Pope reportedly says he won’t judge Trump but will watch impact on poor

| Cindy Wooden | November 11, 2016 | 1 Comment
Bags of food and supplies are distributed to poor people in Athens, Greece, Nov. 9. CNS/Orestis Panagiotou, EPA

Bags of food and supplies are distributed to poor people in Athens, Greece, Nov. 9. CNS/Orestis Panagiotou, EPA

The day before Donald Trump was elected president of the United States, Pope Francis said he would make no judgments about the candidate and was interested only in the impact his policies would have on the poor.

Eugenio Scalfari, co-founder and former editor of La Repubblica, an Italian daily, said he met with Pope Francis Nov. 7 and asked him what he thought of Trump.

“I don’t give judgments about persons and politicians; I only want to understand what sufferings their way of proceeding will cause the poor and excluded,” the pope said, according to Scalfari.

The journalist has explained on more than one occasion that he does not take notes or record his conversations with the pope; he re-creates them afterward from memory, including the material he puts in quotation marks.

Scalfari, in an article published Nov. 11, said Pope Francis said his greatest concern today is for refugees and immigrants.

“Only a small portion of them are Christian, but that does not change the situation in terms of their suffering and neediness,” the pope said. “The causes are many,” and Christians must do what they can to solve the underlying problems forcing so many to flee.

Unfortunately, Pope Francis said, too many times the measures adopted in the face of migration are those taken by “populations that fear seeing their jobs taken away and their salaries reduced.”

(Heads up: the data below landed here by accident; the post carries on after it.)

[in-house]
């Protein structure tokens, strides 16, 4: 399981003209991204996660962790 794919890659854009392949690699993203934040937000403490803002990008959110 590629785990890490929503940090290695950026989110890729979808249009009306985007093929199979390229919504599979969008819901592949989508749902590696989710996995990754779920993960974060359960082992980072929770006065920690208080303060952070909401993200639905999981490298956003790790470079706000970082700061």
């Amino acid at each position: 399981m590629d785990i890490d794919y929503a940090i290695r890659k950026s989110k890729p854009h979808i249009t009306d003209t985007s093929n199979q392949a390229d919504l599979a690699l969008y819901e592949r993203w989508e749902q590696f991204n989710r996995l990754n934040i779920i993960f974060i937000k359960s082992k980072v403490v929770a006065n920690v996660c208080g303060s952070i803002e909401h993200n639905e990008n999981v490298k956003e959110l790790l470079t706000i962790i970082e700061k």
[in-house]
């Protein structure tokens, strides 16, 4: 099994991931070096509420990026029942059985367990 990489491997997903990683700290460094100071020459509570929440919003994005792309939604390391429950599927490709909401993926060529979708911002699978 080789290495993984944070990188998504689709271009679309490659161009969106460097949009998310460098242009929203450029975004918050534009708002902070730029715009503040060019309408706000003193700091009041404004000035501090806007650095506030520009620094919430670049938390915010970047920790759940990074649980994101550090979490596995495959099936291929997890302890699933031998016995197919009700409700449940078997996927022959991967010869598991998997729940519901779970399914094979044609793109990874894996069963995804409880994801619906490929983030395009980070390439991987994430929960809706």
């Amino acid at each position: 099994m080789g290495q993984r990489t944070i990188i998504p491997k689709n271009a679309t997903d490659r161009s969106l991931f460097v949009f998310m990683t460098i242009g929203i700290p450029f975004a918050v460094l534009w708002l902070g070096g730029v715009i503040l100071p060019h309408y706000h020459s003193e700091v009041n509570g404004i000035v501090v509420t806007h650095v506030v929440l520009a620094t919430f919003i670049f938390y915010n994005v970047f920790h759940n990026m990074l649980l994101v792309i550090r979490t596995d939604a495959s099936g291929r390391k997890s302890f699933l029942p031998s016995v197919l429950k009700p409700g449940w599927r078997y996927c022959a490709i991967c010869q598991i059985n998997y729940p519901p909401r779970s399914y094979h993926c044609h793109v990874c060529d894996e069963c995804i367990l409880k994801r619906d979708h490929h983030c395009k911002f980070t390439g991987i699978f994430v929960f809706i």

“There are poor people in wealthy countries who are afraid of welcoming those like them from poor countries,” the pope said. “It’s a perverse cycle that must be interrupted. We must tear down the walls that divide, try to increase well-being and make it more widespread. But to do that, we must tear down walls and build bridges that diminish inequalities and increase freedom and rights.”

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  • Charles C.

    I suspect that Pope Francis is looking at the new administration with a sense of realistic hope concerning poverty.

    After he had been Pope for a year, and Obama had been President for five years (January – February 2014), this could be written:

    “As of 2014, some six years after the beginning of the recession and during a period of “recovery,” the rate of poverty remains high at 14.8%. In fact, according to these government statistics, the rate of poverty for every year Obama has been president is higher than it was for every year during George W. Bush’s presidency.

    “The percent of people below 125% of the official poverty rate has also been higher every year under Obama than during Bush’s presidency, and has been over 19% every year from 2010 through 2014. The highest level it reached under Bush was during the start of the recession in 2008 when it was at 17.9%.”


    “Fifty years after President Johnson started a $20 trillion taxpayer-funded war on poverty, the overall percentage of impoverished people in the U.S. has declined only slightly and the poor have lost ground under President Obama.

    “Although the president often rails against income inequality in America, his policies have had little impact overall on poverty. A record 47 million Americans receive food stamps, about 13 million more than when he took office.

    “The poverty rate has stood at 15 percent for three consecutive years, the first time that has happened since the mid-1960s.”

    Thus, a new administration, a new way at looking at problems, may be just the solution which the nation’s poor, and the Pope, have been hoping for.